Those were the days of relative calm, low population (20 million plus/minus half a decade), slow pace of living, respectful of people in general, and going to college was reasonably affordable. Days when visiting a girl friend at her home meant dressing up neatly with well pressed starched white shirt and khaki pants with shined shoes and talking to the GF’s parents were replete with “po.”

                (Can you imagine going from UP to Quiapo for five years with bus fare remaining at 15 centavos; when a peso meal at the school canteen will likely get the quip, “mucho dinero, birthday mo ba?”)

                Different environment, caliphman, unlike the period Francis and others have to contend with.


              • Very vivid picture, NH, of an earlier time.

              • NHerrera says:

                I indulged in a bit of nostalgia there. But there is no going back to that clime. Less exciting too for the young now. How can a teenager now imagine a life without the smartphone?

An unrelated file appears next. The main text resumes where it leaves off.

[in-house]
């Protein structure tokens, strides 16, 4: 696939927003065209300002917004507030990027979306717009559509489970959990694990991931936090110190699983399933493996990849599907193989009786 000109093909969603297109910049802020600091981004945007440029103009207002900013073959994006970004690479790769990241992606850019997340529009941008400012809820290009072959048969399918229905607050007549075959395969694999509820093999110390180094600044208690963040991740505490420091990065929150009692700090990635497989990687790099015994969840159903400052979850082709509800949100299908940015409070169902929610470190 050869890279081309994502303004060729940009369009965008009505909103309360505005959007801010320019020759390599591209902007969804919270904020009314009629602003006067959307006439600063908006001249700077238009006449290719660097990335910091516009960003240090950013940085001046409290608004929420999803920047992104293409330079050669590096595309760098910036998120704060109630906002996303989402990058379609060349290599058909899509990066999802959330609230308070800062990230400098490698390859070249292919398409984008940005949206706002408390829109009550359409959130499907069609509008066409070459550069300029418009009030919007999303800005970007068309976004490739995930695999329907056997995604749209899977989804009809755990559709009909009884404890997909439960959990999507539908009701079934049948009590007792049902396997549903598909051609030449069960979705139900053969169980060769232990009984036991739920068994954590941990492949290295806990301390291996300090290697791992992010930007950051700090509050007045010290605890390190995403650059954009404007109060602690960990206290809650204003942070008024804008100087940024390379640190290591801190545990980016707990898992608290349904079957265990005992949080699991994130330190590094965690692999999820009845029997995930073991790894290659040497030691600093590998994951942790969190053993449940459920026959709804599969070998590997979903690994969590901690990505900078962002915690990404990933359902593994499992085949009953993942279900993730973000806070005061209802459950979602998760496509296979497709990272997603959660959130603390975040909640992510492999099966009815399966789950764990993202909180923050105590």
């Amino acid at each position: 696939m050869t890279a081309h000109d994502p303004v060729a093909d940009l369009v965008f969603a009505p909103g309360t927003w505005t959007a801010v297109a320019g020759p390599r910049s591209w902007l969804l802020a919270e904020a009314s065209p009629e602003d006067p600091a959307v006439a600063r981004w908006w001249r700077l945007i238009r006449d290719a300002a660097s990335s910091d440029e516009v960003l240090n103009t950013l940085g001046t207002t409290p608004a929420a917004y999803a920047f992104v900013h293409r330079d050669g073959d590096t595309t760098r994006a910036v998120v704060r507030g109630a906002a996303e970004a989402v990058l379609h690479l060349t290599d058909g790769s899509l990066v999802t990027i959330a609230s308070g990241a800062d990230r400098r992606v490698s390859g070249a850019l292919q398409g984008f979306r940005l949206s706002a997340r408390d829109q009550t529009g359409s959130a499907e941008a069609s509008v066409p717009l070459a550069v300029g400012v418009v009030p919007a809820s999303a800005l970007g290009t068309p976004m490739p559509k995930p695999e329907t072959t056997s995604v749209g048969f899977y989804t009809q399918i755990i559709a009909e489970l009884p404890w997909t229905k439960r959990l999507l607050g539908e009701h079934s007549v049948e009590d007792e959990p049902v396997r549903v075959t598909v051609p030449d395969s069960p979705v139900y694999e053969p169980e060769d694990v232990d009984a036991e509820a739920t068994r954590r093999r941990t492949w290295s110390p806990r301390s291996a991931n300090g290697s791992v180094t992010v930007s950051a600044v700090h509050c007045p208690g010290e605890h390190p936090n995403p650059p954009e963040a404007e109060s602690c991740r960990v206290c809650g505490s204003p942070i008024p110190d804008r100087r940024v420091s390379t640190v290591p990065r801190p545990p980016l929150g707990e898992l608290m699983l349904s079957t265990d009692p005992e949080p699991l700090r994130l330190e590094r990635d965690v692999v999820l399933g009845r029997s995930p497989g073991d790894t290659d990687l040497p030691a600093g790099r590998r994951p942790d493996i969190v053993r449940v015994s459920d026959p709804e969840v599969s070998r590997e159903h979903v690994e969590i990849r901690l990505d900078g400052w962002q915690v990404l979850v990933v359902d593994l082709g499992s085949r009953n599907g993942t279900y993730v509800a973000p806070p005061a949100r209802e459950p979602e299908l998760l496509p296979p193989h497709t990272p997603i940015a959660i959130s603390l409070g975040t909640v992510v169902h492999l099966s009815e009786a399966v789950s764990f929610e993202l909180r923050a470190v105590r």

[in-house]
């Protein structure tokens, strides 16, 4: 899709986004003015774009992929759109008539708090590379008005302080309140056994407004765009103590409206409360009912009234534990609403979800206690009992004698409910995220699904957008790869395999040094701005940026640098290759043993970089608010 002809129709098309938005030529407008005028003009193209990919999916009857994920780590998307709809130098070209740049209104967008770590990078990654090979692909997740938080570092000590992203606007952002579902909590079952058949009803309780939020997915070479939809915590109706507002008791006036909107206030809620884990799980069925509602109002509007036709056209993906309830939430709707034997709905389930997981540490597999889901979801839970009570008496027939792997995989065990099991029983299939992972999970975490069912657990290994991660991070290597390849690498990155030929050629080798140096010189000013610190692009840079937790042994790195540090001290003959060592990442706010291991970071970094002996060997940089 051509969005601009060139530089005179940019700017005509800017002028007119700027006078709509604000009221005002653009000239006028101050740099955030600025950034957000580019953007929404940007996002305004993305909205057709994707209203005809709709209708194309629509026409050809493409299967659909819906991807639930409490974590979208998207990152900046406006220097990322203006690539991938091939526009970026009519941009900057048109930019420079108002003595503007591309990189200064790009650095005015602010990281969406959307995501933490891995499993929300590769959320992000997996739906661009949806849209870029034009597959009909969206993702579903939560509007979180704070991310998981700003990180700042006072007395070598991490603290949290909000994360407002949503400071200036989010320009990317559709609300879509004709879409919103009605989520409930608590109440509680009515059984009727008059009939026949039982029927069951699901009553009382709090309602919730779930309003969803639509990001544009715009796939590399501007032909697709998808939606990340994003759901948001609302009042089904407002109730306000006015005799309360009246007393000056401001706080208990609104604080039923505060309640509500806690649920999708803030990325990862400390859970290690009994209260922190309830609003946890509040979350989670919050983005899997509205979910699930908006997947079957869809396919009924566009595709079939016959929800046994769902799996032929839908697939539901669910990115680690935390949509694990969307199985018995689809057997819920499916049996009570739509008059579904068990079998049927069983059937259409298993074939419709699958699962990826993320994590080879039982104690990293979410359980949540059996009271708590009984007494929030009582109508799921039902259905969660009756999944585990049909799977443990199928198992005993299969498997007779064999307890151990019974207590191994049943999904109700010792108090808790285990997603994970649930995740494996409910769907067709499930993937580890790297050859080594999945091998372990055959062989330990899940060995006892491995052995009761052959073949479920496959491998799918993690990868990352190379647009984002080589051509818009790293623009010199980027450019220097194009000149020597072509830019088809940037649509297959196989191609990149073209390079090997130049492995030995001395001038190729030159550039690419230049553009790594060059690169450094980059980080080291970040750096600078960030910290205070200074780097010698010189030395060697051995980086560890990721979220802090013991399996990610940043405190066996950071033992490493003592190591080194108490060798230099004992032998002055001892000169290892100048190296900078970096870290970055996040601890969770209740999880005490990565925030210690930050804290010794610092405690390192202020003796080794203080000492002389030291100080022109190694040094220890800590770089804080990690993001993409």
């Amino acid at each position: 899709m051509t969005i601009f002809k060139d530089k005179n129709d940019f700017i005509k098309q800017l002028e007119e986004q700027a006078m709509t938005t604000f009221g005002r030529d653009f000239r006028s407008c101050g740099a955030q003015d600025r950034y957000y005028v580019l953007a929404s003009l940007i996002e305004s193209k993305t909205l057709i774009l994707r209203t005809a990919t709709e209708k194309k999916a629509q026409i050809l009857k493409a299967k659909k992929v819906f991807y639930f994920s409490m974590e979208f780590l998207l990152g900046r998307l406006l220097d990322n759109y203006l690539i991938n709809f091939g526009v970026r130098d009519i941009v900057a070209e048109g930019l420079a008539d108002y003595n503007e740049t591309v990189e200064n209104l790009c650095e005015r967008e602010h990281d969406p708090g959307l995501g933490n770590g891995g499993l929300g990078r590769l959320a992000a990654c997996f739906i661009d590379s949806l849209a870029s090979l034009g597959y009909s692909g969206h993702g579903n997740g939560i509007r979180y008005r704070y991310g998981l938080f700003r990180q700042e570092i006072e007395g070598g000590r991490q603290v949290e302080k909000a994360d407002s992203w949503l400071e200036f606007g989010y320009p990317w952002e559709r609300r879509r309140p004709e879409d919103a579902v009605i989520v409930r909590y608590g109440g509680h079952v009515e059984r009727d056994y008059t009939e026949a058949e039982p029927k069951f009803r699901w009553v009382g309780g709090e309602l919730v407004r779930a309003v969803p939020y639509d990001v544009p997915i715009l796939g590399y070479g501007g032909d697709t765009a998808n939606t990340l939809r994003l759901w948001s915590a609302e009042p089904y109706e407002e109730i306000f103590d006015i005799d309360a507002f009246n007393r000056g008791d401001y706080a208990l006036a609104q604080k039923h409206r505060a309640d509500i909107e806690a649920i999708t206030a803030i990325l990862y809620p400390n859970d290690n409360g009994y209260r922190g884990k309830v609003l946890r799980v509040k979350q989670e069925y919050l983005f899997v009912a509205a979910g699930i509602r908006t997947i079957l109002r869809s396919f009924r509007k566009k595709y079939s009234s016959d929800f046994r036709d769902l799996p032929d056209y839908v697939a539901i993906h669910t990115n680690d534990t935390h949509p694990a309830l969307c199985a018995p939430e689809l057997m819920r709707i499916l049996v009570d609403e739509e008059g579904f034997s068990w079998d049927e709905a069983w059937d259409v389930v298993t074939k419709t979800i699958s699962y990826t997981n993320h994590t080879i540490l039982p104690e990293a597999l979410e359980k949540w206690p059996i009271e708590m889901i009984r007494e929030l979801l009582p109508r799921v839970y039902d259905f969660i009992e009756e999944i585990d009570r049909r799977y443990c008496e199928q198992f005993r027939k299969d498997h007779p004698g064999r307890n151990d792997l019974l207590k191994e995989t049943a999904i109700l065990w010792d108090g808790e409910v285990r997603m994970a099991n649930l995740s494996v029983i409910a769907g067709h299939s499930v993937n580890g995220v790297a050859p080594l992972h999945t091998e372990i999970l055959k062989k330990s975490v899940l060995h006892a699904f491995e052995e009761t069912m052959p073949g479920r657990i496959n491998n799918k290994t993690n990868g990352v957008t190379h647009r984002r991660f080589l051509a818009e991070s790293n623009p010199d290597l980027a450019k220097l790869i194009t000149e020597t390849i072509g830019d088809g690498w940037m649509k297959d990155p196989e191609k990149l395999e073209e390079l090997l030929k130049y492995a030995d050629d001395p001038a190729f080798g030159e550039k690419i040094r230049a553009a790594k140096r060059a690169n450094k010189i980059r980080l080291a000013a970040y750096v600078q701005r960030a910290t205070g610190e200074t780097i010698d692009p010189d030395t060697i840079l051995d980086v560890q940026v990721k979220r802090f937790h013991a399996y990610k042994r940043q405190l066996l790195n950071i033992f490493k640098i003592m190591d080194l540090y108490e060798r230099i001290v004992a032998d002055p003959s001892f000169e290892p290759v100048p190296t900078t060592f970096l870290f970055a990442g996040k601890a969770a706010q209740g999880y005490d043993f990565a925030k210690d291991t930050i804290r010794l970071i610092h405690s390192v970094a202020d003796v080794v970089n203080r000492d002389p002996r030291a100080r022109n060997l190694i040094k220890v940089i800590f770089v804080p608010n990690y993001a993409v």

In the 1950s, a radio with AM and FM was still something to own for music and news. The commercial black and white TV will come, and in the 1960s color TV, but usually a student gets to see this in a common area somewhere in the dormitory or canteen. I was in the US during some of the exciting days of TV news reporting — e.g. the Cuban Missile Crisis — as reported by Walter Cronkite of CBS Evening News and its rival, NBC The Huntley–Brinkley Report by Chet Huntley and David Brinkley. The latter news report ending with their signature: “Good night, Chet. Good night, David. And good night, for NBC News.”

                Ah, I am dragging the readers here so blatantly to my old recollections. Enough of that!

                Goodnight fellows.

              • There is surely no way back. Even to the times I experienced in youth – no mobile phones, no Internet, but the first fax machines, video recorders, cassette recorders, yes even CD players! And the first personal computers, from the C-64, early IBM PCs.. 286/386/486…

                Pentium was already around the time the first popularly available mobile phones got started, as well as first web pages and browsers. Suddenly, the iPhone. Nokia lost its market lead to smartphones. Facebook suddenly on the smartphone. Nothing has truly stayed the same.